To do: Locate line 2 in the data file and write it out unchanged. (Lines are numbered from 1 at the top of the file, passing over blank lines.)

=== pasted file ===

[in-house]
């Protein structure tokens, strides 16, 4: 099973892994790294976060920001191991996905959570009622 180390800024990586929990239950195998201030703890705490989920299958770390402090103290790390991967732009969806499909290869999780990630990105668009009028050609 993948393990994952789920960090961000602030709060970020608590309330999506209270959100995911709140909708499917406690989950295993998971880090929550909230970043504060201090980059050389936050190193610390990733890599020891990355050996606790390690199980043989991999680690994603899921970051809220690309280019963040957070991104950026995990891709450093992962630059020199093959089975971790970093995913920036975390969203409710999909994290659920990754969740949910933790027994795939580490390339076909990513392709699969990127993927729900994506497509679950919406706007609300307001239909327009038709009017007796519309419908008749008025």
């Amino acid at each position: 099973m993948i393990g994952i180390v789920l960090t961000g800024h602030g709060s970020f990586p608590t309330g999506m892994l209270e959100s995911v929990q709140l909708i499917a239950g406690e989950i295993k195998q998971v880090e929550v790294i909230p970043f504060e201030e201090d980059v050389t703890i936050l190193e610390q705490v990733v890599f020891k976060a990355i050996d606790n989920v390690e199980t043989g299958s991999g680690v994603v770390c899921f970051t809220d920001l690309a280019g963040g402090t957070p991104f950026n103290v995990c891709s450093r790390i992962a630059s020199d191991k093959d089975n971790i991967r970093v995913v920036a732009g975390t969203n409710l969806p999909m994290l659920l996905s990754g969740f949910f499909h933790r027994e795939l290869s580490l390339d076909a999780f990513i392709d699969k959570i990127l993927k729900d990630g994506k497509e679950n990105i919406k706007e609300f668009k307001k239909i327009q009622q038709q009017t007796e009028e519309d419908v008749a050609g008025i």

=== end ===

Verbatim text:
């Protein structure tokens, strides 16, 4: 099973892994790294976060920001191991996905959570009622 180390800024990586929990239950195998201030703890705490989920299958770390402090103290790390991967732009969806499909290869999780990630990105668009009028050609 993948393990994952789920960090961000602030709060970020608590309330999506209270959100995911709140909708499917406690989950295993998971880090929550909230970043504060201090980059050389936050190193610390990733890599020891990355050996606790390690199980043989991999680690994603899921970051809220690309280019963040957070991104950026995990891709450093992962630059020199093959089975971790970093995913920036975390969203409710999909994290659920990754969740949910933790027994795939580490390339076909990513392709699969990127993927729900994506497509679950919406706007609300307001239909327009038709009017007796519309419908008749008025």